I was also always upset with my husband for not wanting to do things with me and our baby. (e.g. taking walks, going to the zoo, beach, etc...)
My husband also had a bad habit of throwing things, though never at me, sometimes he would throw something and it would accidentally hit me...
A couple of months before I moved out with our son, we had a big fight, I forget what it was over... anyway, it got really, really bad. He took our son from my arms and told me to leave. I told him no, if anyone was to leave, he should. So he started taking our son to his car... that was when I freaked out, fearing that I would lose my baby forever, I threatened to call the police if he did not leave...without our son... a lot of yelling, and finally I called the police after he refused to hand over our son...
It is really, really sad. I know he loves or at least loved me... we have had so many misunderstandings... The separation period really showed me my faults... I know he is not perfect but now I realize I was not really that easy to get a long with after we had our baby. I was very protective of our premature baby and completely neglected my husband...
No, it may not be too late. However, it's time to send in the Marines. The two of you need some serious professional help. Go to someone excellent. You need to start with couples counseling, and from there, it may turn out that one or both of you need to resolve some personal issues. These could be around intimacy, sex, or other problems.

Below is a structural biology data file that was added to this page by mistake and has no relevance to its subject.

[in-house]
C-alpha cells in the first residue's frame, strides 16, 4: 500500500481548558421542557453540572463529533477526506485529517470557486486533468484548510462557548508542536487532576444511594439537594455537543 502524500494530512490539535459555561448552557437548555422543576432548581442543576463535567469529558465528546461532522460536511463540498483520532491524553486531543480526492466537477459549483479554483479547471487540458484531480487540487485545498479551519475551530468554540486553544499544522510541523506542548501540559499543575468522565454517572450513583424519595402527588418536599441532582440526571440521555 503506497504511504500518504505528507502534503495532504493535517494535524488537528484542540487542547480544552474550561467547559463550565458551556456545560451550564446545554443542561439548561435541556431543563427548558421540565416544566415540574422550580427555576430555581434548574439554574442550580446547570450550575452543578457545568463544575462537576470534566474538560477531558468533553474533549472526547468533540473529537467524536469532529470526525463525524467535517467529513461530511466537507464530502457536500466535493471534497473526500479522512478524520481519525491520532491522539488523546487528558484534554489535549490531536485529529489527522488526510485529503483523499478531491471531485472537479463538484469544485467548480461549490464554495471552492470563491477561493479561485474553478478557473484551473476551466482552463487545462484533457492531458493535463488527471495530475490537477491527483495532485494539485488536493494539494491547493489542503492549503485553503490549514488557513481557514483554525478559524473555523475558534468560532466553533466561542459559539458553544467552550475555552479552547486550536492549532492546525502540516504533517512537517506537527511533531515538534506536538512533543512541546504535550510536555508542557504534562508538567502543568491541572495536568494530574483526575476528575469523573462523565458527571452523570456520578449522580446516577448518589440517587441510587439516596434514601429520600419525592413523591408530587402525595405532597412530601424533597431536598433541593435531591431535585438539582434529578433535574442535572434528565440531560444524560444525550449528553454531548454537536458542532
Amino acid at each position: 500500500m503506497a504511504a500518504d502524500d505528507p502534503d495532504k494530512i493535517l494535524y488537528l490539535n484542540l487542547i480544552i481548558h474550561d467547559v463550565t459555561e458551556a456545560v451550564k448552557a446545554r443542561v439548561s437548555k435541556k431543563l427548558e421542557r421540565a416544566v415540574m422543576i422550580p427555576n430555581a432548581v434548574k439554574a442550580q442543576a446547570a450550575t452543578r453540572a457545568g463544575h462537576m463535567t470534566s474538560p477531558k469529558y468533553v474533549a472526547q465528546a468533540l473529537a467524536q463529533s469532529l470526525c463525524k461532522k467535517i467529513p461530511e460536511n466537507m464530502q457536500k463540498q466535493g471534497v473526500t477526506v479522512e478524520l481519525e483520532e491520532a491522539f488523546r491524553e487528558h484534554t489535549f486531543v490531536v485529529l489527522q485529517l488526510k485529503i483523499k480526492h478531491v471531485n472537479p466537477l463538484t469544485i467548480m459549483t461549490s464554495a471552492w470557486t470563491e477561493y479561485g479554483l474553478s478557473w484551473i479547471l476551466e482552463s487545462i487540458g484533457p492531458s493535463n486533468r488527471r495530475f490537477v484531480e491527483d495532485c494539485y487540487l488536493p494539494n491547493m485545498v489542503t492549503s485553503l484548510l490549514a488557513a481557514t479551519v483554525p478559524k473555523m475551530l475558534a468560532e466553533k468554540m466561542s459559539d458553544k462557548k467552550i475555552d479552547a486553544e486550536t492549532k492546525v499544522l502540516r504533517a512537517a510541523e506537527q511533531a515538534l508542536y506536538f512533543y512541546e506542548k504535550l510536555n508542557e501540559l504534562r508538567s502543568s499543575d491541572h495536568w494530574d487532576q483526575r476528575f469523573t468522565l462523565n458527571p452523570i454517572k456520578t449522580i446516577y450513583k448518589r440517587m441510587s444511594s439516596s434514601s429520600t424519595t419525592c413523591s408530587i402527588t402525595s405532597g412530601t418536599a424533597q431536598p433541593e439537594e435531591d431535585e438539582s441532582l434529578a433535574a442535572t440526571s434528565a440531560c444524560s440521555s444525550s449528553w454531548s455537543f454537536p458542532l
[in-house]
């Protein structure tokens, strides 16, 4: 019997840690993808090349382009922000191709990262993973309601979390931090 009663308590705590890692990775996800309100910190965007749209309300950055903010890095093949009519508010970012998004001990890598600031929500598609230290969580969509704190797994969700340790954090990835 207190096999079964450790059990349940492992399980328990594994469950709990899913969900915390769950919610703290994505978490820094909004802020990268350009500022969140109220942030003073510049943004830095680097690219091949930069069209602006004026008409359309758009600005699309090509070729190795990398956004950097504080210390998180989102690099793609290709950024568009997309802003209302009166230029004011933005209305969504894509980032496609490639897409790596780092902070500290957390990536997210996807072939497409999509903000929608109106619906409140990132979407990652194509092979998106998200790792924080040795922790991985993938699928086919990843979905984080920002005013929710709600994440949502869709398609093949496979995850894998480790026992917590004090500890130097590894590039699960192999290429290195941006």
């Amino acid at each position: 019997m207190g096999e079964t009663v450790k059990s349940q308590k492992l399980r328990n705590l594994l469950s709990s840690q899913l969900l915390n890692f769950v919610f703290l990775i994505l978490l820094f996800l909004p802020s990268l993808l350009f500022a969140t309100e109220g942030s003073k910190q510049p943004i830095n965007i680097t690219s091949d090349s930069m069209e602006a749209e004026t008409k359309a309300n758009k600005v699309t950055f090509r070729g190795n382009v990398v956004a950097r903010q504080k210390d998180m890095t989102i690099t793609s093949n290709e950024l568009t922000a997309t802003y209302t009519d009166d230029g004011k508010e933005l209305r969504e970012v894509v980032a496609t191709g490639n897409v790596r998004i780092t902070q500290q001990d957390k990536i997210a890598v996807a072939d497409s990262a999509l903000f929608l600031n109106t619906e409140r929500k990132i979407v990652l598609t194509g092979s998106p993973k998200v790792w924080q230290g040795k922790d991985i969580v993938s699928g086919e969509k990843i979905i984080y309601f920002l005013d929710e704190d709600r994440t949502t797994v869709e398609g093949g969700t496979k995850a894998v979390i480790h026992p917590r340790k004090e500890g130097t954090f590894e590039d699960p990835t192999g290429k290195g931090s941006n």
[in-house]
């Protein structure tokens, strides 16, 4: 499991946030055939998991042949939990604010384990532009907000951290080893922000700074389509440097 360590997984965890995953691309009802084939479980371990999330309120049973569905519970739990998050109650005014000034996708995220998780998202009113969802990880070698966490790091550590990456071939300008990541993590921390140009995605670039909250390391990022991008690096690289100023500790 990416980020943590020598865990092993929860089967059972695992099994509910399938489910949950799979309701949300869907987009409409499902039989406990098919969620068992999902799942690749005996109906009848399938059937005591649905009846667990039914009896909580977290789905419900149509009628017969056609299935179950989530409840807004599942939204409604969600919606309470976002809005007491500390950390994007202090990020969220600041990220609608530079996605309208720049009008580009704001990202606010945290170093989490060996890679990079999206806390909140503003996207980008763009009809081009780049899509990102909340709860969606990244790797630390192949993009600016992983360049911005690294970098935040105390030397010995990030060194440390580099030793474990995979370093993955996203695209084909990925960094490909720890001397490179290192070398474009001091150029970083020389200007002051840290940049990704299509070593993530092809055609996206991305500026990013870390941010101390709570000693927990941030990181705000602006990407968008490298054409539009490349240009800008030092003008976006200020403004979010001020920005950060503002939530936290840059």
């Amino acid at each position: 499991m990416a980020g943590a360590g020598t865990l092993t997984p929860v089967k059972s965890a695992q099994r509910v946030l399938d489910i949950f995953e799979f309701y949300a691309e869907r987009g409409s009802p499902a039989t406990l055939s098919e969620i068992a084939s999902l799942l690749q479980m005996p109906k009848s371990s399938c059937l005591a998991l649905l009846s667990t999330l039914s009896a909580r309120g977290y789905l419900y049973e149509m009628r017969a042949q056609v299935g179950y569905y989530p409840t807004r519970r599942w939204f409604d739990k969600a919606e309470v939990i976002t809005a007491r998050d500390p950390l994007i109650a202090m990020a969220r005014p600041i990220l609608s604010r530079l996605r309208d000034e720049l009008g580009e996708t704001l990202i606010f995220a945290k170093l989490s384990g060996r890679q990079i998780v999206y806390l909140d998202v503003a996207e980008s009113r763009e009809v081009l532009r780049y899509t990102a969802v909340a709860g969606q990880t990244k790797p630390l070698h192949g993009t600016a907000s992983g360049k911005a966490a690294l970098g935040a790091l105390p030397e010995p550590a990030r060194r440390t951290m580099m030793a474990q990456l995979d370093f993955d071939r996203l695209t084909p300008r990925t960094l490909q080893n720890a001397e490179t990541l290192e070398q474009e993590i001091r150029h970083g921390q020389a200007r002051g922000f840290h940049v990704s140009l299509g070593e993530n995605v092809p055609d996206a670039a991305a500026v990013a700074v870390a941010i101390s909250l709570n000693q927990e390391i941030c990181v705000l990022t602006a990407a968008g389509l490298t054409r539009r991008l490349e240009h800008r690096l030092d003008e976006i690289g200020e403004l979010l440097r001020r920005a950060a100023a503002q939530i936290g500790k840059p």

Note the things you mention above. They're important jumping off points. I'd look at the big fight. What was it really about? There's his lack of involvement on the honeymoon. How much has he actually felt married? Ditto with the baby. And what was the behavior of his parents saying? I'm sure he has feelings about the two of you that he's never expressed. There's his anger, of course. Later, there's your volatility and admitted neglect of him. It's understandable in a new mother, and especially with a premature baby, but as you say probably was not helpful given the relative shakiness of your relationship beforehand.
These are serious, but not necessarily fatal issues. For the sake of each of you, not to mention your child, get going on understanding what's really going on, and upgrading the lives of everyone. Do it, and you'll all feel a lot better.
P.S. Present this plan to him as an opportunity to sort out the problems, NOT to force him back. He'll come back if and when it makes sense to him. . .
I started seeing a pretty good couple's counselor, my husband came with me once, but when I asked him to go again, he said he thought he made it clear that he was done, and that he saw no point in going to more counseling sessions. How can I convince him to go again?...